Southern California is noted for its periods of craziness, and right now certainly seems to be one of them. Still trying to make sense of the tragicomedy of the statewide recall election and the ascendancy of the Governator, the Southland has been further challenged by strikes affecting the area’s largest grocers and public transit authority and, last but far from least, a series of wildfires that has taken lives, destroyed homes and devastated thousands of acres of forest in five different counties. During the last week of October, with the fires near their apex, one rare oasis of sanity could be found at Catalina’s Bar & Grill in Hollywood, where the great singer Nnenna Freelon completed a four-day residency. This was a great opportunity to put all these troubles momentarily aside and come together for live jazz and celebration--Nnenna and Concord Records were celebrating both the release of her new Live
CD and her tenth year with the label, while Catalina’s was celebrating its seventeenth year of presenting live jazz and its last week in its current location.
Ms. Freelon possesses a strong and expressive voice and proved an engaging storyteller both as a singer and a raconteur. Her backing quintet matched her well; a rhythm section highlighted by percussionist Berverly Botsford demonstrated incredible suppleness and attention to the music’s nuances, and pianist Brandon McCune was consistently clever in his soloing and accompaniment-the fugue-like reading of the theme to Smokey Robinson and Stevie Wonder’s "Tears Of A Clown" (ably assisted by guitarist Scott Sawyer) and a surprisingly effective quote of the "James Bond Theme" during "Nature Boy" are just two of the examples that come to mind.
Their set included numbers from a wide range of sources, several of which can be heard on the Live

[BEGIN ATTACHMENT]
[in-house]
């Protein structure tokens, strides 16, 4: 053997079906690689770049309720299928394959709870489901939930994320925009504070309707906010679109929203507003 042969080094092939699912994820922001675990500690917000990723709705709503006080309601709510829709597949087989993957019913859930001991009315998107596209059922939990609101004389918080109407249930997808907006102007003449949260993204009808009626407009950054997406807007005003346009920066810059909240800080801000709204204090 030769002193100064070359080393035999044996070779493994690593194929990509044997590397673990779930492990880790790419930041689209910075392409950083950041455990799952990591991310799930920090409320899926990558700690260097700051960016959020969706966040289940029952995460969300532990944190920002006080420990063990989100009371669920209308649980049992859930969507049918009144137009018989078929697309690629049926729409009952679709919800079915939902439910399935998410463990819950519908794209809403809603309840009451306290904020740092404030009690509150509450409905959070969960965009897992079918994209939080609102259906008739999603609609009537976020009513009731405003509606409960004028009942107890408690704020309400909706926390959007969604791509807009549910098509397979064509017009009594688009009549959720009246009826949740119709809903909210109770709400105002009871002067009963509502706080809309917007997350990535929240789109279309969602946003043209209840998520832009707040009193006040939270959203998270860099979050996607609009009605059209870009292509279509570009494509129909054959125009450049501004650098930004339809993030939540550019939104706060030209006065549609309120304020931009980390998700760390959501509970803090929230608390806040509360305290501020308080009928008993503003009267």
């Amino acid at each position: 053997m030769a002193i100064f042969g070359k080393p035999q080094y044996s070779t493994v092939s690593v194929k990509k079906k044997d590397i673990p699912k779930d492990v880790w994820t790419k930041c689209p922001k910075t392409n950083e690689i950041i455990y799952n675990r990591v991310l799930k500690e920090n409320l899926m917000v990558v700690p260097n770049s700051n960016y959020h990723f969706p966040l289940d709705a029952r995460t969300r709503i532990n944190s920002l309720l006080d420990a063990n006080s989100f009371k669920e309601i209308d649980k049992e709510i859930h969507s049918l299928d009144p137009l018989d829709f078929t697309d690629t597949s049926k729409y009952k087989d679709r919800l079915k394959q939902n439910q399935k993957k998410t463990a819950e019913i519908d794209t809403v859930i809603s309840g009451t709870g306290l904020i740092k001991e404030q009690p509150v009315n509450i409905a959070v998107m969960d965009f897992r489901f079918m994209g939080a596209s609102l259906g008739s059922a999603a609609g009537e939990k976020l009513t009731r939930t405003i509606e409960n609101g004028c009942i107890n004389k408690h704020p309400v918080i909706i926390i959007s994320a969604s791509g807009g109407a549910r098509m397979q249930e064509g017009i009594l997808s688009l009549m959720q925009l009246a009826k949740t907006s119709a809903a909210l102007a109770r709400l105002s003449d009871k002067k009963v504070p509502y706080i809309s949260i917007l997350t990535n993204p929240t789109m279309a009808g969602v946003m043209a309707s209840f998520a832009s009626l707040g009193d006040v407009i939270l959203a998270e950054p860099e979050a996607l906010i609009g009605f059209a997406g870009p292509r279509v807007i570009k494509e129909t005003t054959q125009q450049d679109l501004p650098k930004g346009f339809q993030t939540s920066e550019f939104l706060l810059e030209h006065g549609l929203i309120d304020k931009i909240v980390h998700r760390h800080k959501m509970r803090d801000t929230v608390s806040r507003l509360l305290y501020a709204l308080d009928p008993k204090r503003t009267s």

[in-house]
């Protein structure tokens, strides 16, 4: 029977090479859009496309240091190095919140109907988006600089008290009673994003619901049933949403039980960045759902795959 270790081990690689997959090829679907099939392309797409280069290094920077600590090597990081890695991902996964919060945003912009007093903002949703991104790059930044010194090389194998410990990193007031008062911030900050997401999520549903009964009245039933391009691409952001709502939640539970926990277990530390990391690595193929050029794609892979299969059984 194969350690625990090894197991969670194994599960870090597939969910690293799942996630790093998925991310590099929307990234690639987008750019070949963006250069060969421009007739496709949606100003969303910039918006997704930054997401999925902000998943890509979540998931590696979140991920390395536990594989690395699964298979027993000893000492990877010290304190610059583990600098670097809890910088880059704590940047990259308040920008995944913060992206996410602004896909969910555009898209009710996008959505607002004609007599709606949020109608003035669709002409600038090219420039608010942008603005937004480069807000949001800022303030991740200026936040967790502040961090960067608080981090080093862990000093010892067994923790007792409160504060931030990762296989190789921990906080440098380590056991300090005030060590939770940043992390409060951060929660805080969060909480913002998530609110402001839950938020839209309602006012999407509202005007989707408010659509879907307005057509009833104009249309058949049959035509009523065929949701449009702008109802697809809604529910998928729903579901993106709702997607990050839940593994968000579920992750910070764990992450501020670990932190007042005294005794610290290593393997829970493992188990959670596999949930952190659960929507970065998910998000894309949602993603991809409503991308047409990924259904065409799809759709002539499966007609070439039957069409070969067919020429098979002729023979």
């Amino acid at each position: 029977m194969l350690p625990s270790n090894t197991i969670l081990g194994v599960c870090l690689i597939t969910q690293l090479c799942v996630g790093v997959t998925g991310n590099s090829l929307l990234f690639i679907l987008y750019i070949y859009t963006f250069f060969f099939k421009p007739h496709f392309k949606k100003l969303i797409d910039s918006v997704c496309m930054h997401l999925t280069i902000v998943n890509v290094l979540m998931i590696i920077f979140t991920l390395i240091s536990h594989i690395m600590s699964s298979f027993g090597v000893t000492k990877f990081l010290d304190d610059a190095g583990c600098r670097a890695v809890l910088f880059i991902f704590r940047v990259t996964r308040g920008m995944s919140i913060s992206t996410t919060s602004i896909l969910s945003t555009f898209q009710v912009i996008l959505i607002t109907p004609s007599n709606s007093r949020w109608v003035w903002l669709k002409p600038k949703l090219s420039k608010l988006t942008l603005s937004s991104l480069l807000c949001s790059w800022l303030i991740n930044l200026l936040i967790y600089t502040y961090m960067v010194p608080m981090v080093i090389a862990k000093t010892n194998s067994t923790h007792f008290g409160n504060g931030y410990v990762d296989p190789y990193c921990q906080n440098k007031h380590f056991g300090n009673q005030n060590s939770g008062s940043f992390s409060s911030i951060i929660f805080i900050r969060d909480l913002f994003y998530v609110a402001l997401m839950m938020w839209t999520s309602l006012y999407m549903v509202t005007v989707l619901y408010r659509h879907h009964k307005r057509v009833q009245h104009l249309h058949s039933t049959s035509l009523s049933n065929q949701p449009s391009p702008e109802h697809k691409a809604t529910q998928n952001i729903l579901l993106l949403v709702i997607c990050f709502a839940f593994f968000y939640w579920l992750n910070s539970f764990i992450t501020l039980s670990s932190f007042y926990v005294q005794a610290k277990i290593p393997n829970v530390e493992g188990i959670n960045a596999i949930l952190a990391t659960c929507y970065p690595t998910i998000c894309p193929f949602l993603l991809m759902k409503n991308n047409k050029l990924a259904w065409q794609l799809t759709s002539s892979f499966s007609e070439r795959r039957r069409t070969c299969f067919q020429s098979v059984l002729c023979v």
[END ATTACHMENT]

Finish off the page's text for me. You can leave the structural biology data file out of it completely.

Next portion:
album. An early highlight was Freelon’s own "Circle Song", while the standard repertoire well represented by a groove enhanced reading of"All Or Nothing At All" and Freelon’s harrowing delivery of Bobby Troup’s "Meaning Of The Blues." Less usual fare came in the form of the band’s unique interpretations of "I Feel Pretty" from West Side Story
and the aforementioned "Tears Of A Clown", one of two Stevie Wonder songs in the set. The other, "My Cherie Amour", came complete with a funny story about how, at the time when the song was a hit for Mr. Wonder, she was experiencing unrequited love for an "Older man in the fifth grade." Especially poignant was her offering of Burt Bacharach’s "I Say A Little Prayer For You", dedicated to those affected by the then-raging fires.
The artistry of Nnenna Freelon provided a welcome respite in a troubled time; her new Concord release Live
is an engaging demonstration of her abilities as a live performer, but there’s still nothing quite like the real thing. Her engagement at Catalina’s was also a worthy closing to an era in Los Angeles jazz history. It is certainly a little bittersweet to see the intimate original location of Catalina’s Bar & Grill shutting its doors after seventeen years. Owner Catalina Popescu is promising bigger and better things when the club reopens in its new location on Sunset Boulevard and, given all she and the club have accomplished, it seems foolish to doubt her.